You have to hand it to DC, Warner Bros., and The CW. Year after year, and with seemingly increased audacity, they have managed to pump out hit after hit. From Arrow to The Flash and Supergirl, the genuine limitations of DC's small screen potential have been difficult to find. With that in mind, and on the heels of DC's recent successes in the realm of television, it is now officially time for us to level our sights on the next DC TV project on the horizon: Black Lightning. It is a series that has managed to fly relatively under the radar over the course of the last few months, but with its premiere now officially on the horizon for early 2018, it is time to really dive in and talk about this exciting addition to the small screen DC lore.

With such an intriguing show coming down the pipe for The CW, we have taken it upon ourselves to compile a handy guide to everything that we currently know about Black Lightning. We will keep this guide as up to date as possible as new information about the upcoming series becomes available to us, so make sure to keep it handy as the series' premiere date draws near. There are a number of important points for us to get to, so let's kick this guide off with one of the most important aspects of Black Lightning: its release date.

When Does Black Lightning Premiere?

The CW's DC shows have yet to actually land on a system for debuting its series. The small screen universe tailors its release schedules to the needs of each series. Shows like Arrow and The Flash have opened with full season orders in the official fall lineup, while Legends of Tomorrow began with an abridged spring season. With that in mind, it appears that Black Lightning will skew more towards the somewhat less traditional Legends of Tomorrow method and debut its first set of episodes halfway through the 2017-2018 season. That's admittedly not much to go by yet, but it at least allows us to confirm that Black Lightning will debut after the Arrow-verse series have already returned.

While this may seem problematic at first, it actually could go a long way towards helping Black Lightning get off of the ground in a proper way. Shows like Arrow and The Flash have arguably shown signs of fatigue in their recent 23-episode full season arcs, so a shorter Season 1 for Black Lightning could actually allow the folks at DC, Warner Bros., and The CW to craft a much leaner arc of episodes that will prove more satisfying for audiences. Only time will tell at this point, but expect to see Black Lightning shock audiences when 2018 rolls around.

How Many Episodes Of Black Lightning Can We Expect?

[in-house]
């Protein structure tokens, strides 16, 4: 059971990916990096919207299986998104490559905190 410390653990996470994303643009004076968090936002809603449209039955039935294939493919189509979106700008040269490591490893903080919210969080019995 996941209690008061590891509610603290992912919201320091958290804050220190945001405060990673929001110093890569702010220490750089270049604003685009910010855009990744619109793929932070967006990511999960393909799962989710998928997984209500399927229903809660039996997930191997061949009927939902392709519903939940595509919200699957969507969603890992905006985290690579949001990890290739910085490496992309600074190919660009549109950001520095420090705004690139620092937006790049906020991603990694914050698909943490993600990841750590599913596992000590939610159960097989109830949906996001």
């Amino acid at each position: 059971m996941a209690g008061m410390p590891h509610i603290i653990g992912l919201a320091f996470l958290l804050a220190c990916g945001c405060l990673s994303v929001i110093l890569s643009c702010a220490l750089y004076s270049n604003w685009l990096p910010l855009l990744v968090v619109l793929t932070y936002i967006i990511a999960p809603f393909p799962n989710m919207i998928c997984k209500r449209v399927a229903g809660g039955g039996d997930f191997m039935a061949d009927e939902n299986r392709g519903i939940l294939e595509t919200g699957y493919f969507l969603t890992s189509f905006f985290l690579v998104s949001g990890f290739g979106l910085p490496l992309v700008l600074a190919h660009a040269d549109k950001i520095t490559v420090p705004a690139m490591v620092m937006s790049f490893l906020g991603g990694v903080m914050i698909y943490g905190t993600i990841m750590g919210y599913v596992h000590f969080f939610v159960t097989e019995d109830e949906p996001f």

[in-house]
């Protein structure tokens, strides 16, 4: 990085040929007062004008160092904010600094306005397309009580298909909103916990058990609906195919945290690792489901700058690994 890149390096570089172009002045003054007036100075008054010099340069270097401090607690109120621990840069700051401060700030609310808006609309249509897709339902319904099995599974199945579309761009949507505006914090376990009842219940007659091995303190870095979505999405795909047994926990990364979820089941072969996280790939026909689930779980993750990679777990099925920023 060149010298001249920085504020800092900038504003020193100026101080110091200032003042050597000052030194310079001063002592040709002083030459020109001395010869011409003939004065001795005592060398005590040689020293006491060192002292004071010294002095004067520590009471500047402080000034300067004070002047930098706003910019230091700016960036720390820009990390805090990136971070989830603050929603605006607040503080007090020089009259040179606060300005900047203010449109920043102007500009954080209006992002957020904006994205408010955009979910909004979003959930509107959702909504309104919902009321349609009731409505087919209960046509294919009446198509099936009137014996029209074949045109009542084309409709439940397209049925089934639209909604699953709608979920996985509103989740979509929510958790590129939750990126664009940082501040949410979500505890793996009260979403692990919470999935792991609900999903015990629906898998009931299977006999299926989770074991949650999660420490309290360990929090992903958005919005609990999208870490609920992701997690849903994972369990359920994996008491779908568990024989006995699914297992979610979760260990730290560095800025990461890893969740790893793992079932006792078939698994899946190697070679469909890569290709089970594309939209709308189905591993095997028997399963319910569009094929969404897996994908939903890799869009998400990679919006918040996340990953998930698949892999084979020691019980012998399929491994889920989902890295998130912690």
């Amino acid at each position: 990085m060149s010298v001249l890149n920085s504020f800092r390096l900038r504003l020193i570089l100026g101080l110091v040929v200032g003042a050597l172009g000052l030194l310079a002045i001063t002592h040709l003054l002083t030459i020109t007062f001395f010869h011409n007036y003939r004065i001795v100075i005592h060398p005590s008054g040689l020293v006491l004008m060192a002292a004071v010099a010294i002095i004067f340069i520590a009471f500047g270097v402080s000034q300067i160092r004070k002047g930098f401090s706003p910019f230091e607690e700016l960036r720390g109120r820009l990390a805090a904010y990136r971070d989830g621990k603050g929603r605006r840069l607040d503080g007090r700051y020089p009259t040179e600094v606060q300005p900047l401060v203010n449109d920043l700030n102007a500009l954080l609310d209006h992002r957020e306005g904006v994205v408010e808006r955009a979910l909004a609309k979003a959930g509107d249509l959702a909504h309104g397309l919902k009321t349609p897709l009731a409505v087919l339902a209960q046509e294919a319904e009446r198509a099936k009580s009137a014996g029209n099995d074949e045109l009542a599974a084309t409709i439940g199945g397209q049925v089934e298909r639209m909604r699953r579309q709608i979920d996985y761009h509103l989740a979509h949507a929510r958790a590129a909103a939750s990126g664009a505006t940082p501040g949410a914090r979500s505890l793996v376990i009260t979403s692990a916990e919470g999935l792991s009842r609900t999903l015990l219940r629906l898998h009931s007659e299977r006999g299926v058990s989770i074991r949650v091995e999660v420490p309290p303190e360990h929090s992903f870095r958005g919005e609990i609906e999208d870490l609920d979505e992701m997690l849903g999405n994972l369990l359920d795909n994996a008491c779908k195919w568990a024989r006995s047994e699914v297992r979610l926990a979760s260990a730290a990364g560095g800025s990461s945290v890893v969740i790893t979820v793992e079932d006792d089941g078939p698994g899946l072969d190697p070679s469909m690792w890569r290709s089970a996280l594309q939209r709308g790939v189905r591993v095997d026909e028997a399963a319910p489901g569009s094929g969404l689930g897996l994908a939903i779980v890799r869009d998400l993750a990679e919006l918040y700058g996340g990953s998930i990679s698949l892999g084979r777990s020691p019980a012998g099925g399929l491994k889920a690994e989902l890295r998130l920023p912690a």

As of right now, Black Lightning has a Season 1 order, and, since it's debuting at mid-season, that probably means a short season of around 13 episodes, though that hasn't been confirmed yet. Having said that, DC has experienced hit after hit on the small screen in recent years (aside from a recent, ill-fated misfire with NBC's Powerless) so it's hard not to assume that Black Lightning will go on to achieve a similar level of critical and commercial success. If all goes well, we should expect to see Black Lightning eventually get ordered to a full series in Season 2, alongside all of DC's other hit shows.

What Is The Story Of Black Lightning?

Black Lightning will utilize a narrative structure that will definitely feel familiar to anyone who has spent even a small amount of time delving into superhero fiction over the years, but that doesn't make it any less valid. Centering on returning superhero Jefferson Pierce (Cress Williams), the series will pick up with him over a decade after hanging up his "Black Lightning" costume and devoting himself to the life of an educator, and his return to the world of super heroics when the crime in his community once again reaches a boiling point that he can no longer stand by and tolerate. As I said, it is nothing new, but if it is not broken, then there's no reason to try and fix it.

However, aside from the personal vendetta element of Black Lightning's core story, there also seems to be a major theme of community pride that doesn't appear to be accidental. Early glimpses at the show have exhibited a strong sense of emphasis on civic duty and the concept of fighting for "the little guy," so comparisons with shows like Arrow and Marvel's Luke Cage will definitely be hard to ignore. Race also seems to be a major component in the series, as the cast is predominately black, and the show appears to focus heavily on the plight of minority communities in America.

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